Political Science Capstone Seminars

Application Requirement

The capstone is a senior requirement for the major, designed to be completed within the last nine semester hours of POLI coursework. You must complete POLI 205 before taking a capstone course. Capstones are filled on a first-come, first-served basis and enrollment is limited to 25 students to ensure a high-quality culminating experience. It is your responsibility to plan and to complete the application for permission to enroll in a timely manner. Registration for capstone courses is not available through MyPortal. You must complete an application and if you are eligible, the department will enroll you in the course. See the advising newsletter for link to application.

Regardless of the topic, all Capstone seminars include: intensive writing, independent research, opportunities to apply theories and concepts to new problems and cases, and the opportunity to go beyond comprehending the views of others to articulate and defend one’s own view.

Upcoming Capstone Seminars


POLI 405.01 No Passport Required: Globalization from a Community Perspective (France)

This capstone will explore the connections between local communities and global processes. The goal is to recognize, become informed, and critically evaluate how global processes shape and transform society and people's lives, and how communities respond to global processes. 

In order to dispel the conventional notion that globalization is something happening "over there," five local, lowcountry case studies (shrimping and aquaculture, wind energy diversity and consumption, union and worker rights, migrant farm workers, and
foreign guest workers in the hospitality industry) will be employed to demonstrate the presence of globalization "here."

Students will have opportunities to interact with key stakeholders via Zoom, and to explore the global-local nexus surrounding each case study.

Fall 2022

POLI 405.01 Statecraft (Liu)

This capstone seminar examines statecraft and U.S.-China engagement. Statecraft is the art of conducting
government and diplomacy. It is important to study the key challenges involving peace, development, and
security that confront policymakers from the combined perspectives of history, politics, economics, and
strategy. United States engagement with China has been complex, multilayered and can be better understood historically over time, at different levels, and from a variety of disciplinary and substantive perspectives. Through critical multidimensional analysis, we will gain a better understanding of theories and practices of statecraft.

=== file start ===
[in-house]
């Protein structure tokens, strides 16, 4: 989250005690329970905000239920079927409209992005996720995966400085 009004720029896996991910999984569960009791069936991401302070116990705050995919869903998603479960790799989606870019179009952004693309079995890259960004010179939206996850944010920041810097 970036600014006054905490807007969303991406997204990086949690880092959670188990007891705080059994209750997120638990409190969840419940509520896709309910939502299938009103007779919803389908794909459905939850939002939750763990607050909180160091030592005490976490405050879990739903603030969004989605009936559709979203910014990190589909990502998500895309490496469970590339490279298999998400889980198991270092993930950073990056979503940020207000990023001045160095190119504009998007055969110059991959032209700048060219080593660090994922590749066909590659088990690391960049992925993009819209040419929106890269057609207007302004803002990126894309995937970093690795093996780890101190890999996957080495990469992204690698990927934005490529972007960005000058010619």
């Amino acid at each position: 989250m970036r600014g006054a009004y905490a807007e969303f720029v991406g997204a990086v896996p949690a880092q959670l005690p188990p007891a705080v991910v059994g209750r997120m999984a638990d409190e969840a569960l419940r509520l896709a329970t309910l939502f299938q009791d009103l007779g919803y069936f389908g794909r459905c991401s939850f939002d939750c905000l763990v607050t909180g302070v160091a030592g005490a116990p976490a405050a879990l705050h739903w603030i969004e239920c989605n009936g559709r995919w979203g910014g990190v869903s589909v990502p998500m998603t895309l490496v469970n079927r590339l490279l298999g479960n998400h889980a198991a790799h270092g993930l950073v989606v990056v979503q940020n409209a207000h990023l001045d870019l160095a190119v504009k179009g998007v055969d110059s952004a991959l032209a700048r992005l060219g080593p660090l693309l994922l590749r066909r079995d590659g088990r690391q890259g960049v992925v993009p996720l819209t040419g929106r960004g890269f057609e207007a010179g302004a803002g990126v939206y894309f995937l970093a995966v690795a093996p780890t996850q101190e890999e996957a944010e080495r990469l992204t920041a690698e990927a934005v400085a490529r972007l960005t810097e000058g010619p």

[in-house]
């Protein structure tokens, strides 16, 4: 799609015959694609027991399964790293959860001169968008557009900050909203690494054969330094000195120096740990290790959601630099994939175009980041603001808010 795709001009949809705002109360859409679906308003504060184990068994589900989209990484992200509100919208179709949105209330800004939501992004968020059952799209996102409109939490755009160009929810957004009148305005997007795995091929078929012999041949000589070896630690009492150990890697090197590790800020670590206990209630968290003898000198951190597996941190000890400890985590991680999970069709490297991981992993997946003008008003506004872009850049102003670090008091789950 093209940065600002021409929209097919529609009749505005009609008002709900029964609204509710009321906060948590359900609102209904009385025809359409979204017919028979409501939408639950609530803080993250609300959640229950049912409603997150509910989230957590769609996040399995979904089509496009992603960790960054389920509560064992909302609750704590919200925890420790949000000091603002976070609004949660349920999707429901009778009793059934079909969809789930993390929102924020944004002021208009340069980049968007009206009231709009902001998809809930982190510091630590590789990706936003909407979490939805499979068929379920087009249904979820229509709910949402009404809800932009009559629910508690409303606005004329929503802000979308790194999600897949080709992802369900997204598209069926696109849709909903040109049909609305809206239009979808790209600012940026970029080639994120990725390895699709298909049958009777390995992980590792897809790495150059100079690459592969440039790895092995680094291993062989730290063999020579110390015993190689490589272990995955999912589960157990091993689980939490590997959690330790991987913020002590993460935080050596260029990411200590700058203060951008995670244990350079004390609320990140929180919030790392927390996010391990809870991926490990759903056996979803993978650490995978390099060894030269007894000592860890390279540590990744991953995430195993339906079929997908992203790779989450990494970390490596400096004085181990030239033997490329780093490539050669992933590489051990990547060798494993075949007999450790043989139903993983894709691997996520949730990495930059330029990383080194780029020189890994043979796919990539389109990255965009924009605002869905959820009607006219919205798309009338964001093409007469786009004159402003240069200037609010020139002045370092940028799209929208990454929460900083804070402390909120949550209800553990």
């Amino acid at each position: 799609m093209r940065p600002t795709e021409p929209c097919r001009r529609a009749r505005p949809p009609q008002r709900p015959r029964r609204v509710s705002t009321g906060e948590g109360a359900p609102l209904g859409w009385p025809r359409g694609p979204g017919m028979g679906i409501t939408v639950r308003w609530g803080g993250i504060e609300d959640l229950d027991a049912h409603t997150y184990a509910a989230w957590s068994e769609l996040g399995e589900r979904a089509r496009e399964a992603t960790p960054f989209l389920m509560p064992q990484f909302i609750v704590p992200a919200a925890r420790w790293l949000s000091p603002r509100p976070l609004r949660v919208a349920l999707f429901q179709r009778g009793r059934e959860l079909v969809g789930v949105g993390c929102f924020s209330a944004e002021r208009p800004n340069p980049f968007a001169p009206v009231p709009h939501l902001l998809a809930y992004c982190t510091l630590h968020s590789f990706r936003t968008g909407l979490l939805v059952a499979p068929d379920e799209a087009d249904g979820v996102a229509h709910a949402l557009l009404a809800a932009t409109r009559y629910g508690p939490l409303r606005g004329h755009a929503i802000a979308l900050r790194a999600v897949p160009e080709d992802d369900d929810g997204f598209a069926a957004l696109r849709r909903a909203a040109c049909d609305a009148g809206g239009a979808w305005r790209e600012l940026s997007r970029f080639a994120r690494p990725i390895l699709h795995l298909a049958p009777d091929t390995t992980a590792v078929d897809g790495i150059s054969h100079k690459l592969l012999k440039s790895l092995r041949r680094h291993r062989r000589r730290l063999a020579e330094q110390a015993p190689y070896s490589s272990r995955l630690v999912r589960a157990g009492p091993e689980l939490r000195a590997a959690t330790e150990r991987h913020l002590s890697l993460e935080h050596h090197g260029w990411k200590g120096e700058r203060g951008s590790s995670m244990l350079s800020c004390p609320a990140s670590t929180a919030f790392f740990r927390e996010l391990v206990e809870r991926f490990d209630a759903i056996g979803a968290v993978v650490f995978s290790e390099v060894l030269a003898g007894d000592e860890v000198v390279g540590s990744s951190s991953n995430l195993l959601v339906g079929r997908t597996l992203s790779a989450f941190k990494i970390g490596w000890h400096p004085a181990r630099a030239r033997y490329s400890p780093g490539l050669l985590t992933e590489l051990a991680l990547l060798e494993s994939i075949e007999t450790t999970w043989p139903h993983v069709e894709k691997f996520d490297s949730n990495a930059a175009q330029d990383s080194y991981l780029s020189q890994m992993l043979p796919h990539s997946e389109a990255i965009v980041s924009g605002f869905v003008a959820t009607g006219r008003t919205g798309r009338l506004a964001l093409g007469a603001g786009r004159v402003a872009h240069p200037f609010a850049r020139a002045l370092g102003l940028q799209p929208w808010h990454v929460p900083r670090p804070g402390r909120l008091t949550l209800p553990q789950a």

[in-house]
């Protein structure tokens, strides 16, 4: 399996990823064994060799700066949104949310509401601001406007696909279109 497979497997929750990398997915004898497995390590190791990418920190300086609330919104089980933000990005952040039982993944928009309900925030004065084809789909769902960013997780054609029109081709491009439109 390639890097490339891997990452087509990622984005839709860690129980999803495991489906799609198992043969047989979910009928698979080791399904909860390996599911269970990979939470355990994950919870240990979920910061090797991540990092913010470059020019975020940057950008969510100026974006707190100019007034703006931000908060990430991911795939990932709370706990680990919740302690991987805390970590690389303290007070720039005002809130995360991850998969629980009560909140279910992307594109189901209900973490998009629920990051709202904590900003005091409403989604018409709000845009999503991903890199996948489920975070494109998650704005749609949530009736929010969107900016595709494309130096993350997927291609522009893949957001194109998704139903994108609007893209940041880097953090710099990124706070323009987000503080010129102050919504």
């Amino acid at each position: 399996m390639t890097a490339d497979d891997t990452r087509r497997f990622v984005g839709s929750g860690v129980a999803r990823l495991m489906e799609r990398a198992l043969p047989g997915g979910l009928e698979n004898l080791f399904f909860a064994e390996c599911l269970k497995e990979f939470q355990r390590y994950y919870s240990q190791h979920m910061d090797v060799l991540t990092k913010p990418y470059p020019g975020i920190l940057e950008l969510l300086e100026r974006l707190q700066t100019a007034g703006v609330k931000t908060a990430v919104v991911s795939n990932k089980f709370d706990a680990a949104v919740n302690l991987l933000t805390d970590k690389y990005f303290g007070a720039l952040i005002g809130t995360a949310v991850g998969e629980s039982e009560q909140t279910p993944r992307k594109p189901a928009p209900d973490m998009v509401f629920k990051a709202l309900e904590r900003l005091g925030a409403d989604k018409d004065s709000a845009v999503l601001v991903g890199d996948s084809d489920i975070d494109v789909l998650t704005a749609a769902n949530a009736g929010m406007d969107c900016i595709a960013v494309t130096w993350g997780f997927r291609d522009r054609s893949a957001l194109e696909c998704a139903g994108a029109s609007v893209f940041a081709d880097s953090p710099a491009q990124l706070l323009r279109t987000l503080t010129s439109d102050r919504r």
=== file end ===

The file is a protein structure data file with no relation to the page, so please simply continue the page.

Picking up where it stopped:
POLI 405.02 Gender Salience in American Politics (Ford)

Gender is a highly salient feature of American politics. But when we talk about the gender gap in voting or wages or policy preferences, we say “gender” but our variable typically measures “sex.” Sex and gender are inter-related, but gender is not fully determined by sex because not all men are masculine and not all
women are feminine. Binary measures fail to capture the full spectrum of gender identities today; and by focusing primarily on differences between men and women we miss important variation in attitudes and behavior among men and among women. This capstone will begin by differentiating sex, gender, and gender identity as theoretical and analytical constructs. Next, we will dive into the debates over how to disentangle sex, gender, and gender identity in political research by reading new work across a variety of topic areas. As we read and discuss this work together, each of you will identify an area to explore further in independent research papers and presentations.


PPLW 400 Legitimate Political Discourse: Democracy, Protest, and Civility* (Neufeld)

*Seats for this class are reserved for students pursuing the PPLW concentration, and will only be granted to others if space permits.

What are the limits of legitimate political discourse in contemporary democracies? Much ink has been spilled about the value and effects of protest movements and importance of civil discourse and whether it’s in decline—in short, about the norms and limits of democratic deliberation. This course will investigate the philosophical foundations of these questions by reading a variety of democratic theorists on the role of protest, civil disobedience, civility, anger, (and more!) in democratic deliberation. We will read selections from Teresa Bejan, Cheshire Calhoun, Myisha Cherry, Nancy Fraser, Chantal Mouffe, Martha Nussbaum, Olufemi Taiwo, Iris Marion Young and others.